1. a fragmented, well carved relief plaque.
2. a woman next to a tower apparently under siege.
In the vicinity of Hamadan/Iran/Persia were also the `Trilingual Tablets' discovered on the rocks of a mountain. Some say Hamadan was Ecbatana. The tombs of the Persian kings are at Naqsh-i-Rustan, the location of which we have not yet determined, but it may have been closer to Susa or Persepolis.
We learn that in `Assyrian' relief art horses are commonly represented as galloping, in `North Syria' they are commonly represented with all four feet planted on the ground.
Illustrations shown include:
01. A B&W aerial photo of Hasanlu from 1962 showing a) `Burned Building II' not completely excavated, b) BBI, c) BB III and d) the perimeter of the Period IV fortifications.
02. a floor plan of BBII.
03. thefragments of an Assyrian type relief.
04. a handle incised with lotu flowers.
05. fragment of an Assyrian style plaque showing the legs of an ostrich and on of its wings,
06. a 3 inch square silver with gold overlay ornament from Zincirli, North Syria,
07. fragments of two sphinx pyxides,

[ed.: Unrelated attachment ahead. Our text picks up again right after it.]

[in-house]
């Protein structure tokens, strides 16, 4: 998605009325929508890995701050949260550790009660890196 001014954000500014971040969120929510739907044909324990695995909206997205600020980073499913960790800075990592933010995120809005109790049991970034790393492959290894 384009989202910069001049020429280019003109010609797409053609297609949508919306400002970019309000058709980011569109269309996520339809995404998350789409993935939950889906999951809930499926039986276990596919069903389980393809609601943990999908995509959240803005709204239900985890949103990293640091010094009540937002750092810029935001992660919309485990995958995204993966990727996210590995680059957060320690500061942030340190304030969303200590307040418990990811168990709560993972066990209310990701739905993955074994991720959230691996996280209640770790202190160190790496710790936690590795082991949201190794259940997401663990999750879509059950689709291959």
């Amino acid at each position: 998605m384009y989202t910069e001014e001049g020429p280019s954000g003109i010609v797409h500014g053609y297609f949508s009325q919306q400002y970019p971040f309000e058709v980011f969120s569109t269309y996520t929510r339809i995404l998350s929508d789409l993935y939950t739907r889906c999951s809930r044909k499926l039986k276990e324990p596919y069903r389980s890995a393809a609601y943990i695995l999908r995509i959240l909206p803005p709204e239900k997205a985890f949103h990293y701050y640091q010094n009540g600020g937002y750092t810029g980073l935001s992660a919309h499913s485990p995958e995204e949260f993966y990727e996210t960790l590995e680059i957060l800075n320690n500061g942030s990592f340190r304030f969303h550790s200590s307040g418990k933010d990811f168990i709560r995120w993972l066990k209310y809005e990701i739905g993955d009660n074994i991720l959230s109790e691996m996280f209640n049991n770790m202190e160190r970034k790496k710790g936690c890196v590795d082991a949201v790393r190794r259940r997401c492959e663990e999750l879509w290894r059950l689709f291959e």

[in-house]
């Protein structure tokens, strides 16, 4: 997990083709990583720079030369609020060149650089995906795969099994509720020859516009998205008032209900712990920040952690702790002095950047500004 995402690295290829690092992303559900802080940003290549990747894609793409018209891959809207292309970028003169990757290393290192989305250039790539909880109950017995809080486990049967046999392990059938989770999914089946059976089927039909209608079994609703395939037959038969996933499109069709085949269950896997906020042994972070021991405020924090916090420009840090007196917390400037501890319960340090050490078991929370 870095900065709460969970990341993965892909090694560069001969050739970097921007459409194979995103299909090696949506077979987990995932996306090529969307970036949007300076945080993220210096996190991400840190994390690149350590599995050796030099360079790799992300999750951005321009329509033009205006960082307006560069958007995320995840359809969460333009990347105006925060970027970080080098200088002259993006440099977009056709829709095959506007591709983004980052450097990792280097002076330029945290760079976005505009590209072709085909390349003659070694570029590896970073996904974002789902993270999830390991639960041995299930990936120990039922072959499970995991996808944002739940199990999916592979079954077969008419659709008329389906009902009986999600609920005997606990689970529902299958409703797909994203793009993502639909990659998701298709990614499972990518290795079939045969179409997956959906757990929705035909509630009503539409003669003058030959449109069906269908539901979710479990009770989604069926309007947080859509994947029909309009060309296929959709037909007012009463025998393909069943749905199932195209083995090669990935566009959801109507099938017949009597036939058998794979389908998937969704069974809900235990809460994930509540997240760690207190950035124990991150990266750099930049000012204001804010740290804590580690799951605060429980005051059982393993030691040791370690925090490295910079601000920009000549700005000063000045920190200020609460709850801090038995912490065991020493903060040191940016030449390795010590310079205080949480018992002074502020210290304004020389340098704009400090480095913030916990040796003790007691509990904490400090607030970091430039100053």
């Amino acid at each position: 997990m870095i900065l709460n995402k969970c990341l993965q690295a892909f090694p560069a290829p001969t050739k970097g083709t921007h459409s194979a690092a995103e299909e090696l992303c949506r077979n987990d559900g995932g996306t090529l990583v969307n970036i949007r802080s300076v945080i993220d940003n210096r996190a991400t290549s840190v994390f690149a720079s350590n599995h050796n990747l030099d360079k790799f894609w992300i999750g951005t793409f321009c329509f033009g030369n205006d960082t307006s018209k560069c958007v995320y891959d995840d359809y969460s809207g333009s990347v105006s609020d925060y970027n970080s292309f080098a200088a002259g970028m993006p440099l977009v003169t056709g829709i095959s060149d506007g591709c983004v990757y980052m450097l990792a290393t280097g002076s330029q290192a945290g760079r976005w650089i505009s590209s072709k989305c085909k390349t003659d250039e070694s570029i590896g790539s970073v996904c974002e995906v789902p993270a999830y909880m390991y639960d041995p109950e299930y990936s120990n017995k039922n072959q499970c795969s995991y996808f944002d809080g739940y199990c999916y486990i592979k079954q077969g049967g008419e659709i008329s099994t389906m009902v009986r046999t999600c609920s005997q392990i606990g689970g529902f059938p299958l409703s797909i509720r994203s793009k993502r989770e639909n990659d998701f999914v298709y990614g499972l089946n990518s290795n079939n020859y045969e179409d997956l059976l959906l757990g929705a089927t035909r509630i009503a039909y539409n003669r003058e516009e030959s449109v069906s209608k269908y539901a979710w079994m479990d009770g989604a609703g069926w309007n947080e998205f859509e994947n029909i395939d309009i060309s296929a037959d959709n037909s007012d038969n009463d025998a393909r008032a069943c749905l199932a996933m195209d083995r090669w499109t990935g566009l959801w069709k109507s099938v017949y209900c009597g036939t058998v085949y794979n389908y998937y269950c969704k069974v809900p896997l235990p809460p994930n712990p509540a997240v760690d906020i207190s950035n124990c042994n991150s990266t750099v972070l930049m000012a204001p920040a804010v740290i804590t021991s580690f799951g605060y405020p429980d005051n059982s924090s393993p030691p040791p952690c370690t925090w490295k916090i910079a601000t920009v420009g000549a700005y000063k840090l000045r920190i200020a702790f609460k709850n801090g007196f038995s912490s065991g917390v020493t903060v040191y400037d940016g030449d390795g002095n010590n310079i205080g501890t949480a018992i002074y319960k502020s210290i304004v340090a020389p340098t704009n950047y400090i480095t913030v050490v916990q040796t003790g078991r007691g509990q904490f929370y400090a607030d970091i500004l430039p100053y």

08. a fragmentary ivory pedestal with a lions head,
09. two fragments of a head of a man,
10. a drawing of a silver beaker showing in stylized fashion a team of horses spanned to a chariot with a warrior and a charioteer, men walking and leading a horse, man with a bow and a confrontation between a horned long tail creature and a lion like creature.
11. two ivory fragments of a chariot battle scene,
12. horseman with a spear riding over an enemy,
13. ivory fragments of bowmen,
14. a woman next to a tower,
15. two confronting lions (paws not touching),
16. the impression of a Mitannian seal from Tepe Giyan, Iran,
17. two fragments of an ivory lion griffin,
18. a 1 5/8 inches heigh fragment of a womans face from just below the eyes to the bottom of the neck,
19. two different goblets with a nipple base, a terracotta glazed cup, a cosmetic stand, a limestone mace head with gold inlays, a different type of a mace head, a vessel of Jasper conglomerate, pendants, fibulae.
[See Oscar White Muscarella, `Hasanlu 1964' in The Metropolitan Museum of Art Bulletin, Nov 1966, p. 120-135.]
Mt. Nisir, Iran, is located a few miles east of Hasanlu. The town of Nuzi was located about between Arrapha and Kirkuk, Assyria.
Patino: The small island in the Greek archipelago named Patino had the name `Patmos' in the days of the New Testament writers. Here is where the apostle John was under arrest by Roman authorities in 96 A.D.
Notes & References